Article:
Most people are going to like it.  And it will make the citizenry — and the economy — healthier.  This is bad why?

One reason, say those who would shut down the entire government rather than allow American families better health care security, free preventive care, and the rest, is that companies will shift from full-time workers to part-time workers to avoid having to provide health care.  Well, the trend toward part-time workers began long before Obamacare became law.  And at least one large employer — the nation’s largest, in fact — is doing exactly the reverse.  From Forbes:  “Full-Time Workers-Obamacare Not Such A Job Killer After All?

And while I have you, I want to reiterate what I think is the under-emphasized driver of much of this.  How is it possible for so many people to benefit from Obamacare when we all know there is no free lunch?  Part of it will come from increased efficiency and better alignment of incentives.  But part of it comes quite simply from leaning on the best off to shift things a little more in favor of “everyone else.”  There will still be a vastly wider inequality gap than there was in the Fifties and Sixties and Seventies when we had things like unions and high tax rates on the rich.  (Actually: counterproductively too high rates.)  But grabbing an extra $38,000 in tax on each $1 million in dividends and capital gains you earn each year will still pinch you a little, and help the single mother with a child whose health care previously she could not afford.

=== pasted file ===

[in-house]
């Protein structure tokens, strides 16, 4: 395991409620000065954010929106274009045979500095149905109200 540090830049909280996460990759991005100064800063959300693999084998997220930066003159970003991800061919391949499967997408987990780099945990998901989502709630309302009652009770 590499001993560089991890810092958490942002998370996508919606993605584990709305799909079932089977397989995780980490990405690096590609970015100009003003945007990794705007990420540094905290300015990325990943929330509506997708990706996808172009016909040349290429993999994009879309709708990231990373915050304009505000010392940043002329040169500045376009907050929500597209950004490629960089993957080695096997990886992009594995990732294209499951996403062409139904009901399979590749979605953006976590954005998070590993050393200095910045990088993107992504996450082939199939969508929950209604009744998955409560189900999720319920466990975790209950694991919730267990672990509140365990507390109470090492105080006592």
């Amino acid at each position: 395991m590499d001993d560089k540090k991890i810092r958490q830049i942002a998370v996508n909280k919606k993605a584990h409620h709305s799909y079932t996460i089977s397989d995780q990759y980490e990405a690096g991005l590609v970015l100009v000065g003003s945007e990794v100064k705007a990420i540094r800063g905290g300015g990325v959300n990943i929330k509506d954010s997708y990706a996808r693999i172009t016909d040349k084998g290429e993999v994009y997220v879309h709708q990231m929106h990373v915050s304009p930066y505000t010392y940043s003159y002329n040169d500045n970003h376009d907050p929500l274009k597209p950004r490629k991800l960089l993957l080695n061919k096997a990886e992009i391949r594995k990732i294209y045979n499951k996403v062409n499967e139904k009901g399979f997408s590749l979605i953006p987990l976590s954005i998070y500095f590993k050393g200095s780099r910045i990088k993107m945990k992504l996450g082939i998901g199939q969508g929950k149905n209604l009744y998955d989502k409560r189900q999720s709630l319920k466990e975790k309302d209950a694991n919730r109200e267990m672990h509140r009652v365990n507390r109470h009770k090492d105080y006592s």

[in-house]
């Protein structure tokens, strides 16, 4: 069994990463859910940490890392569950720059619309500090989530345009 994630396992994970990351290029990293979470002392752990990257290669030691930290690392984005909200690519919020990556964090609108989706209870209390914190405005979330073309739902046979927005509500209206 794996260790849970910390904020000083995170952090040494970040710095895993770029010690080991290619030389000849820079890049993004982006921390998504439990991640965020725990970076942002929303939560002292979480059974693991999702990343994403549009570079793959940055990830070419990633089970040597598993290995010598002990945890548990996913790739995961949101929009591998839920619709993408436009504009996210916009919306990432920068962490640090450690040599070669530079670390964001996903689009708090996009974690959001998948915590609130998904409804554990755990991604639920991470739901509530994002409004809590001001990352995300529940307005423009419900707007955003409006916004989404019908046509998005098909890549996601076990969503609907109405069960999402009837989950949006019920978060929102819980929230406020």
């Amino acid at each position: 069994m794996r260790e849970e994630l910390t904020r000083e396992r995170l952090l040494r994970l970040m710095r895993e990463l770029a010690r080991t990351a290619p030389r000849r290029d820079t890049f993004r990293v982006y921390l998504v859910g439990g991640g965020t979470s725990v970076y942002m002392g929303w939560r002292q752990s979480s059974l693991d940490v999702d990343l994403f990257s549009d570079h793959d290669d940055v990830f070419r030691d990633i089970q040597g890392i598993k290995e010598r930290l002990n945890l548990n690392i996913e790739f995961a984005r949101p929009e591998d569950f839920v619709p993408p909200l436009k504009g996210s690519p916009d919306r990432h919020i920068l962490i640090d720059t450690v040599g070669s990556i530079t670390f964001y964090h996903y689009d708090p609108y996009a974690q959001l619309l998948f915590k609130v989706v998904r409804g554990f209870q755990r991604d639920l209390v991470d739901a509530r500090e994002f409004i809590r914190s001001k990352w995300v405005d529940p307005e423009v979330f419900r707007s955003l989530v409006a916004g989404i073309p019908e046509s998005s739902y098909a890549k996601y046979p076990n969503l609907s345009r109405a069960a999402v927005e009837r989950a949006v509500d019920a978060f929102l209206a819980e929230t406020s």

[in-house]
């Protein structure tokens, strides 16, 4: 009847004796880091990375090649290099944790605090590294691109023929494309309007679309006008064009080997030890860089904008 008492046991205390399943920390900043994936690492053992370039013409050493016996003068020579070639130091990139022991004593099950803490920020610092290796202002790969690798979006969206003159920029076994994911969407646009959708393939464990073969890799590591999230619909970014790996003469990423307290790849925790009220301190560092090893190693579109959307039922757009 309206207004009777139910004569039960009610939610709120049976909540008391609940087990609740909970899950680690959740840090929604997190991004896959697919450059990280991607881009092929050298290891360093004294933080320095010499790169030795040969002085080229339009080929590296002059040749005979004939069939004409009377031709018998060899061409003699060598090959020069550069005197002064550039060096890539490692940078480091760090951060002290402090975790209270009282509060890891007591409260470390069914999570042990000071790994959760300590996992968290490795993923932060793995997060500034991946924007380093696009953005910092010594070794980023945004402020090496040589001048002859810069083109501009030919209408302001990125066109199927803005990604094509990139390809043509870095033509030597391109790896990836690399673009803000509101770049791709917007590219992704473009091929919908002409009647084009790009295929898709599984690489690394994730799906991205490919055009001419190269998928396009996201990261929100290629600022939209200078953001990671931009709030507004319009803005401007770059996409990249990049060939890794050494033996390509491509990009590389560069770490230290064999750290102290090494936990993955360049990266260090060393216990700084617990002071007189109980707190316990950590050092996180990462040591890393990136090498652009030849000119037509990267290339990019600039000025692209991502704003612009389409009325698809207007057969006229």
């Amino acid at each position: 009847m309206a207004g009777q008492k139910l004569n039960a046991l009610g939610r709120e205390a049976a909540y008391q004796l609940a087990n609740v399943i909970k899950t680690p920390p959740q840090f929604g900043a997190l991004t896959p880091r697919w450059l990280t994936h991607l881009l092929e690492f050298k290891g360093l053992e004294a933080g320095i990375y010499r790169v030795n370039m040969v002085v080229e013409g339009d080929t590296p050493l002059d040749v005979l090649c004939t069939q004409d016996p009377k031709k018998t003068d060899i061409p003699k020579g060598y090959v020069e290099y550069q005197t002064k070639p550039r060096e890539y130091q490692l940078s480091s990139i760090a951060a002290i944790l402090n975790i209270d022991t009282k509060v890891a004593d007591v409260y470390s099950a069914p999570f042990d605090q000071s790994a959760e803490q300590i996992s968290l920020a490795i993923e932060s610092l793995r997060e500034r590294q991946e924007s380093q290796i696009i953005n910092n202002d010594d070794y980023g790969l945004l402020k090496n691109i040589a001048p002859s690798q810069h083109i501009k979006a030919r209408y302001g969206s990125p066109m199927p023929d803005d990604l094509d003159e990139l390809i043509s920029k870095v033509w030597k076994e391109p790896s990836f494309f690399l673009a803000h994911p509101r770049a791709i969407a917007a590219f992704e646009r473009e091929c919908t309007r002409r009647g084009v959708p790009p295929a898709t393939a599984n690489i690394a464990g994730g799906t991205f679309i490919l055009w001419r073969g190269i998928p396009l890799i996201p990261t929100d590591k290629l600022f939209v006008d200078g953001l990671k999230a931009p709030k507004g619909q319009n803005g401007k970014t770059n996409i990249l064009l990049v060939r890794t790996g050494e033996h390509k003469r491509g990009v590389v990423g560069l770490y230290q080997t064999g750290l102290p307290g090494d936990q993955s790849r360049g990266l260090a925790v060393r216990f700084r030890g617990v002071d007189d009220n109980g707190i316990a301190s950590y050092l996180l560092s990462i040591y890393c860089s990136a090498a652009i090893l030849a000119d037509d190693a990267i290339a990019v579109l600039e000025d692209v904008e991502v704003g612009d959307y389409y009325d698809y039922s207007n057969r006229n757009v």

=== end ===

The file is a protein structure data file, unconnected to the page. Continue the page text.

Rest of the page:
Visit and see for yourself.


And our friendship therewith.  And the new US Ambassador to Australia, whose introductory video is embedded here.


One of the (many) little noticed advances of the past five years, of little interest to most Americans, but of intense interest to hundreds of thousands who are transgender, is this: Transgender Americans are protected against discrimination in employment in all 50 states under federal law.  (It was a unanimous, bipartisan decision.)  You may not know any trans folks.  If and when you do, you will likely find, as I have, that — as with any other folks — some are lovable, some are annoying, some are CEOs of multi-billion-dollar publicly traded biotech companies (well, one I know, anyway) and some struggle in the most difficult of circumstances.  America is better when we judge people by the content of their character and their work product rather than by the color of their skin — or other personal attributes irrelevant to how well they sweep floors, code software, flip burgers, or run corporations.


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